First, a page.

Initially, the Everest experience will share little with Richards’ time on Gasherbrun II — base camp is a more social setting, there’s more infrastructure and it’s a different time of year.
“But the climb itself, the final climb, will be pretty similar, hopefully, you know, blasting off into sort of the unknown, no people, just us,” Richards says. “Yeah, I’m excited about it.”
He’s been asked if he’ll make a film about this trip, too, and says the video camera will come along, but it’ll be the experience that determines whether there’s a movie to be made.
“I think really good films are based on really good stories and I want the story to be generated organically versus trying to build something around an experience,” he says. “The goal will be to have enough content to create something if something happens, if there is a good story that comes out of it.”
And while, yes, climbing Everest with Anker, who recruited Richards to The North Face’s team of photographers, and shooting for National Geographic does feel like a step into the big leagues, over time, Richards’ sense of what matters has evolved. What mattered at the beginning of his career, like finally getting published in Patagonia’s catalogue, isn’t the point anymore.
“I think it’s a fallacy that that recognition is actually worth something, it’s really not,” he says. “I think people oftentimes view it as sort of a reward for their efforts, and I think that ultimately the reward for your efforts is inherent in the experience versus recognition for it.”
So perhaps we’ll just shrug off Richards’ selection by National Geographic as one of their Adventurers of the Year for 2012.
This trip is far more than a flag-waving mission, Richards says, both in the going — this daring route without oxygen — and in what they’ll bring back: curriculum for fourth and fifth graders on climate change and how it has visibly affected Mount Everest. This year, Montana students will follow the trip in real time and, if the curriculum goes over successfully, it will be shared nationwide.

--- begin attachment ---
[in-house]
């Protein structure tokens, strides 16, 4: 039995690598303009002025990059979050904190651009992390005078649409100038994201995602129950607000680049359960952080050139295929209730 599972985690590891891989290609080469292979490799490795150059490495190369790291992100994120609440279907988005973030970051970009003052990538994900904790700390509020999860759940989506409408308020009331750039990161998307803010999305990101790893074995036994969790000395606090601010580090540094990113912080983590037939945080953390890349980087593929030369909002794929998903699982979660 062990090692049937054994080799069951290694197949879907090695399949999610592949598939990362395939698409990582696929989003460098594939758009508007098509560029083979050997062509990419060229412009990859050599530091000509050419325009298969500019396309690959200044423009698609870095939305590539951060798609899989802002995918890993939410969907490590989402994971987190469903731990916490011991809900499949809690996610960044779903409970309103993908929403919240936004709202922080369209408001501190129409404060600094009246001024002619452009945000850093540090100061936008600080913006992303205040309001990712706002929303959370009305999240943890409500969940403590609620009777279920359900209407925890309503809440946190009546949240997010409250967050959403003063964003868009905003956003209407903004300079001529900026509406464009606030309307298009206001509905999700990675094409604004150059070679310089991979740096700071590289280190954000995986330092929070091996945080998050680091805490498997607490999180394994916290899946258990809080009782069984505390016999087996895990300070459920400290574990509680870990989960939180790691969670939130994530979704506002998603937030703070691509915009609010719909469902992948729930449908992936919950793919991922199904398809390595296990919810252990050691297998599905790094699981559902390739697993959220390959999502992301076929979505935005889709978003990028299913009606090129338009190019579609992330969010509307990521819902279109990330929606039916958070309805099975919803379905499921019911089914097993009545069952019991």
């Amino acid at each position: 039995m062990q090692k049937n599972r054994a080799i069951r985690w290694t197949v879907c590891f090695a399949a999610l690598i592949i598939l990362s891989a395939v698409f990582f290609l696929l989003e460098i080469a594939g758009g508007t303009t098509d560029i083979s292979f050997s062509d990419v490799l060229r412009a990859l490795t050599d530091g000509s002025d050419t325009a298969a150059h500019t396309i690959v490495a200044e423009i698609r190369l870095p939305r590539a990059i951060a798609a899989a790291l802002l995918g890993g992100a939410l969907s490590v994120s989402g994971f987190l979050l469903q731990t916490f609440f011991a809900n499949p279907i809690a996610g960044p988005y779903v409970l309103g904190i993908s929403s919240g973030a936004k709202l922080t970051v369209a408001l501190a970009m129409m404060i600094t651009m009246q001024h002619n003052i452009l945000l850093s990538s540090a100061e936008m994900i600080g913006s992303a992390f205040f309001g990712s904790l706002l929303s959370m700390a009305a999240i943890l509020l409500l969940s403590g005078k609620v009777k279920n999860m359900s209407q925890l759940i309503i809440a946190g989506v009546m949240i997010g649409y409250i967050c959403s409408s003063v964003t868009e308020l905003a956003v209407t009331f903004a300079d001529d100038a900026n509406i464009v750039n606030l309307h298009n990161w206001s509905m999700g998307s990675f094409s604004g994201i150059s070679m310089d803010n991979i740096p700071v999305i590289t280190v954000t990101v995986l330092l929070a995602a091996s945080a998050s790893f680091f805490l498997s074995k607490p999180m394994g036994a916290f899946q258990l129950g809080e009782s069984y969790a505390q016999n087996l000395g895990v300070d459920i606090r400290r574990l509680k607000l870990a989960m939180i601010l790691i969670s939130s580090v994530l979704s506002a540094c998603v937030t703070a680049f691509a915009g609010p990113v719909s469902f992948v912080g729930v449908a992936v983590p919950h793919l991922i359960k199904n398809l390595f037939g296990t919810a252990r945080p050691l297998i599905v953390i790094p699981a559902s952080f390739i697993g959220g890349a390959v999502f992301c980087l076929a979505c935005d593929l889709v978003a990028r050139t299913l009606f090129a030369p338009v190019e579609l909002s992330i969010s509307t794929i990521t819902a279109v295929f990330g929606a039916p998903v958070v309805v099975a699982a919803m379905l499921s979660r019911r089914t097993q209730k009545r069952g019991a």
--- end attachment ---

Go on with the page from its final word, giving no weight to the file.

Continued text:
“You’d be amazed at how much adults either misunderstand or simply have never learned or just forgot, and that level of earth sciences or that level of science literacy is super, super vital in helping everybody understand how the earth is actually changing right now,” Richards says. “Everest is a really great vehicle to tell that story just because it is adventure, it is the highest mountain in the world, it will always be Everest, so it gives you a great platform. And it’s also a place where you can actually observe the changing environment. You can see the glaciers deflating there. You can see the earth radically changing pretty much before your eyes.”
As a photojournalist, he says, it’s important to leverage his power to show people those images.
“Does climbing change anything? Does it in and of itself create any good social change? No, not at all, it’s a totally selfish pursuit. I fly on big airplanes over the ocean many times every year and I basically put a huge carbon footprint onto the environment,” he says. “But if I can inspire one person, not necessarily to climb mountains, but to observe nature in a certain way, to want to preserve it, then I’ve done some sort of tangible good.”
Climbing is the outlet for his demons, he says, but photography is the outlet for his need to tell stories. His sense of himself as a climber, photographer and storyteller (and perhaps, someday, though he doesn’t yet claim it, a filmmaker) are inseparable. And his feelings toward them are similarly layered; the same task may both always and never feel like work.
“It feels like work when I’m sitting at my desk and looking at all this stuff and editing photos, and it feels like work when I’m walking around outside the tent as the sun’s going down and it’s minus 30,” he says. “But it never feels like work when I’m looking at a great image and I’m excited to have that, and see it and to share that, and it never feels like work when I’m in the mountains — walking around outside the tent as the sun’s going down.”